First, let me say that I would love to work for the Metropolitan Museum of Art, whose stores I also enjoy as a lowly peon unable to hang out at the museum, but they won’t return my calls. My thrice-daily calls. I wonder why. In any event, they’ve had a recent… problem… which I am loathe to share and speak about since I like the museum, but let us discuss it. As usual, reported from The New York Times Arts section (article by Randy Kennedy):

A glazed terra-cotta relief by the Renaissance sculptor Andrea della Robbia came loose overnight from its perch above a doorway at the Metropolitan Museum of Art and crashed to the stone floor below, suffering serious damage, museum officials said on Tuesday. The fractured 15th-century sculpture, a 62-inch-by-32-inch blue-and-white lunette depicting St. Michael the archangel in a traditional pose, holding a sword and scales, was found early on Tuesday by a guard on regular rounds.

Should we feel horror? Yes. But surprise? Not really. Look, a museum like The Met is as massive as its reputation. It employs an army of people to represent the museum and to keep it afloat. No doubt, several people will feel and have a lot of responsibility for this debacle, but when one considers the magnitude of the operations necessary to maintain so many antiquities and works, it is bound to happen once in a while. For example, when I worked in the Harn, some rather expensive works were damaged in transport, in a far less negligent fashion — bad packing. So long as humans are involved with a system, be it of maintenance, judging, or security, there will be mistakes. It’s just a part of our make-up as members of homo economicus.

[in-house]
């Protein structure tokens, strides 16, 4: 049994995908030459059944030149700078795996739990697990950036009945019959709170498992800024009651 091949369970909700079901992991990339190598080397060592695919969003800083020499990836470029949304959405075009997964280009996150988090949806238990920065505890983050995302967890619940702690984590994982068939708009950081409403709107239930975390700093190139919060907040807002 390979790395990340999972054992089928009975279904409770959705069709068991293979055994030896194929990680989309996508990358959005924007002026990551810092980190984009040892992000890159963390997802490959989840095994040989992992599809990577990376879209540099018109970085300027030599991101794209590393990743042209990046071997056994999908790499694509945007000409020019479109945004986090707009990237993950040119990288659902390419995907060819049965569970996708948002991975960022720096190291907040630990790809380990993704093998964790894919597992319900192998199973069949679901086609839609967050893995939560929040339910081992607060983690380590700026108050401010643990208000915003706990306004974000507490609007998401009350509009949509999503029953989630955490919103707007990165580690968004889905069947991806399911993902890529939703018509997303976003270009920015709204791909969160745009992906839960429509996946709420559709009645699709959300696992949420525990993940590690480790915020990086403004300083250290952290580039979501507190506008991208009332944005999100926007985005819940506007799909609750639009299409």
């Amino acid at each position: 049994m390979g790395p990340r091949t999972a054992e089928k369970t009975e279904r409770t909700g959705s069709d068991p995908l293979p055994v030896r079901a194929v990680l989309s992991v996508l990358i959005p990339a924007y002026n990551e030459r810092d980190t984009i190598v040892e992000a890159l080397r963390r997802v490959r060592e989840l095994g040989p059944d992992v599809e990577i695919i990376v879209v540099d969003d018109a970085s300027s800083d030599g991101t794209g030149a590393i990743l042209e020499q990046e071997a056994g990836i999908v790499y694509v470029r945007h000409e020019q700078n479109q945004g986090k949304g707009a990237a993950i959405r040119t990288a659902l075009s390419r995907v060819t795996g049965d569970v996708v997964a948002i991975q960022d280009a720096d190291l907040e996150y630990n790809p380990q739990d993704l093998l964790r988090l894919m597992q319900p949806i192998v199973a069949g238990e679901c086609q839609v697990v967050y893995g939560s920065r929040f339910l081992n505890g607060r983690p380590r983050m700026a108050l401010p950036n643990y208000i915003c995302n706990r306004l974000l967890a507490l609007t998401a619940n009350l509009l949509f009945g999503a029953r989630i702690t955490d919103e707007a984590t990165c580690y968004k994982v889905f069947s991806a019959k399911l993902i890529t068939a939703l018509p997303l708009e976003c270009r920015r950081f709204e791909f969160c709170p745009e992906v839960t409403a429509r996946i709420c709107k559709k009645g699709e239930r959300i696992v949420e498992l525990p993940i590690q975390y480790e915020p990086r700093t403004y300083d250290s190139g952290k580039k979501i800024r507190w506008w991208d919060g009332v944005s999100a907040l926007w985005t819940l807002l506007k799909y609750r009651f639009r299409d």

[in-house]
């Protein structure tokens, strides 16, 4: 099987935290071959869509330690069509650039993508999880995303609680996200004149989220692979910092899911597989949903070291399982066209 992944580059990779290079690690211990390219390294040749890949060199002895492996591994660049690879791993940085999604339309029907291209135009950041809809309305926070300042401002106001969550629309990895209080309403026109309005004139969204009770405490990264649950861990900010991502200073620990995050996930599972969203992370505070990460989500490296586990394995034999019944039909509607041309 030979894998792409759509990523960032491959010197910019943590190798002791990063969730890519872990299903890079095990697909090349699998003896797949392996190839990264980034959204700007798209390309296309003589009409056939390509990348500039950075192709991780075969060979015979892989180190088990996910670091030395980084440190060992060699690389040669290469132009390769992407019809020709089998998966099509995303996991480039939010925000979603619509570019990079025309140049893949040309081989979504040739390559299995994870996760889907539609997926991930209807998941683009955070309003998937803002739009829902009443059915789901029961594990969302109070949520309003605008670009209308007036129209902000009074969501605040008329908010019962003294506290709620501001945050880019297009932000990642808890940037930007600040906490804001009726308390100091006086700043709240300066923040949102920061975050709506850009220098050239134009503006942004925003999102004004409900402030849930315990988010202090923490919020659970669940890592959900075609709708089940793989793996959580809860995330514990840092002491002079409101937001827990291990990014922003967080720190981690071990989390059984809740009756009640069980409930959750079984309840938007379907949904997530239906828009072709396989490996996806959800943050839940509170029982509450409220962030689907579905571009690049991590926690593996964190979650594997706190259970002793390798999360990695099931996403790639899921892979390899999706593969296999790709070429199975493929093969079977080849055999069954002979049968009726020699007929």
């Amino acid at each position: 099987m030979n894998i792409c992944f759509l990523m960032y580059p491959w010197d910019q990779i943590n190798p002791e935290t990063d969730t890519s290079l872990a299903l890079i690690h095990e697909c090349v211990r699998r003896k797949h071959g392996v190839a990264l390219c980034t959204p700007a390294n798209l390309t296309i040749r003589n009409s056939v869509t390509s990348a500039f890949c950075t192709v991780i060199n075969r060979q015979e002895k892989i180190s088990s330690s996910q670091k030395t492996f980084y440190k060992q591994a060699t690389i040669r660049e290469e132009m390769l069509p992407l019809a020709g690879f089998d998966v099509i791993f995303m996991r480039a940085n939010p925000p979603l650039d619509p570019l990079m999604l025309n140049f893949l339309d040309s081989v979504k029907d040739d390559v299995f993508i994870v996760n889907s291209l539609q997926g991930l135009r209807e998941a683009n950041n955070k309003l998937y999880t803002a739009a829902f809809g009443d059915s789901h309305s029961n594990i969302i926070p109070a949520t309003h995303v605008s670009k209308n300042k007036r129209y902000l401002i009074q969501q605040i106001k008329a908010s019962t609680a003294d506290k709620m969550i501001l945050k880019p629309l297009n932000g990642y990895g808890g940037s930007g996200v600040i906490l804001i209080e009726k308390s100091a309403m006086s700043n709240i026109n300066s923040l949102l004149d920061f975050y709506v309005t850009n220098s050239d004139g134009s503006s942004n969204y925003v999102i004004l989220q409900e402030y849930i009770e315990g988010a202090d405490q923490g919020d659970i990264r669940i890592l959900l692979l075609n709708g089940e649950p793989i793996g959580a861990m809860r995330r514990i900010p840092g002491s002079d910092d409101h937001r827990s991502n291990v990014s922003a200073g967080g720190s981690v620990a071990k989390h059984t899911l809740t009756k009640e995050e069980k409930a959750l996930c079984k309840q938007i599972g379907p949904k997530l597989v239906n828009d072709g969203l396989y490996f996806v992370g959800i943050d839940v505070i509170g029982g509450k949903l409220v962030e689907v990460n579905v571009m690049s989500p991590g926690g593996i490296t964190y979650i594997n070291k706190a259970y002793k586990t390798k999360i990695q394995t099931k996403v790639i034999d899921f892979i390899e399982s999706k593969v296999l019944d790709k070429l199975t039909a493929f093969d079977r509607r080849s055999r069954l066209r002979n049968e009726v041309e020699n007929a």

The worst part for the museum is the set of likely consequences, none good. This is very bad PR, and since the market is so competitive, one can expect museums that compete in the same markets as The Met to highlight this episode at the same time that others have second thoughts about giving works to it or loaning antiquities. It’s a short road to perdition from this point, so The Met will likely have to expend a not insignificant amount of maintenance, which means less money for other operations. As a similar point, its insurance will go up — probably a lot. I suppose that’s good for art insurers though, since this type of an episode is very unlikely to recur at The Met.